Rarely has the nuclear world proven so excited about a caustic scrubber. But at the U.S. Dept. of Energy’s Hanford Nuclear Waste Site in southeast Washington state, the 19-ton piece of vitrification melter offgas exhaust equipment, installed in the Low-Activity Waste Facility at Hanford’s Waste Treatment and Immobilization Plant, known as the Vit Plant, serves as the final piece in the process to treat exhaust. And the first step in finalizing a construction project.

With the installation of the caustic scrubber, crews can complete the subsequent work of installing the remainder of the plant items and equipment needed in the LAW Facility on the way to treating radioactive waste and turning it into vitrified glass for safe long-term storage.

“Not just meeting—but in fact beating—our first contract milestone of the year is an example of our commitment to ensuring we are ready to receive low-activity waste for vitrification as soon as 2022, says Peggy McCullough, Bechtel project director for the TWP Project, in a statement.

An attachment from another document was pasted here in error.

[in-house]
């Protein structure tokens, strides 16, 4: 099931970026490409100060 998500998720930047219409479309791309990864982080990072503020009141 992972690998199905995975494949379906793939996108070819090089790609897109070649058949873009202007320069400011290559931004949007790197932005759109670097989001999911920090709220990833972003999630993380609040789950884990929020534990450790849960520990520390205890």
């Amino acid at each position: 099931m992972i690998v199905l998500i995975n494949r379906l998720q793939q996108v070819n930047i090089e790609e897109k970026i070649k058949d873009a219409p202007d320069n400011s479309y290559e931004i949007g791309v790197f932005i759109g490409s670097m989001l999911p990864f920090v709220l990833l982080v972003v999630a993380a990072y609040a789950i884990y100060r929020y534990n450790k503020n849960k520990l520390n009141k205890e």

To move the 30-ft-tall and 6-ft-dia scrubber into place, it was lowered through the 90-ft-tall roof of the facility.

Three interim contract milestones remain to meet at the LAW Facility, including completing assembly of both 300-ton melters and the installation of bulk electrical cable near the offgas equipment. Bechtel remains on schedule to meet those milestones in the first quarter of 2018. With construction of the facility expect to wrap by June 2018, a multi-year startup, testing and commissioning process will follow in the effort for the LAW Facility to produce about 30 tons of vitrified glass per day when fully operational.

The entire Vit Plant includes the LAW Facility, Analytical Laboratory, High-Level Waste Facility, Pretreatment Facility and a collection of more than 20 support facilities. The Low Activity Waste System will treat radioactive tank waste, likely by 2022, ahead of the full Vit Plant commissioning.

The Hanford Site is home to 56 million gallons of chemical and radioactive waste stored in underground tanks, the result of more than four decades of plutonium production. The vitrification process will turn that waste into glass as part of the cleanup process.

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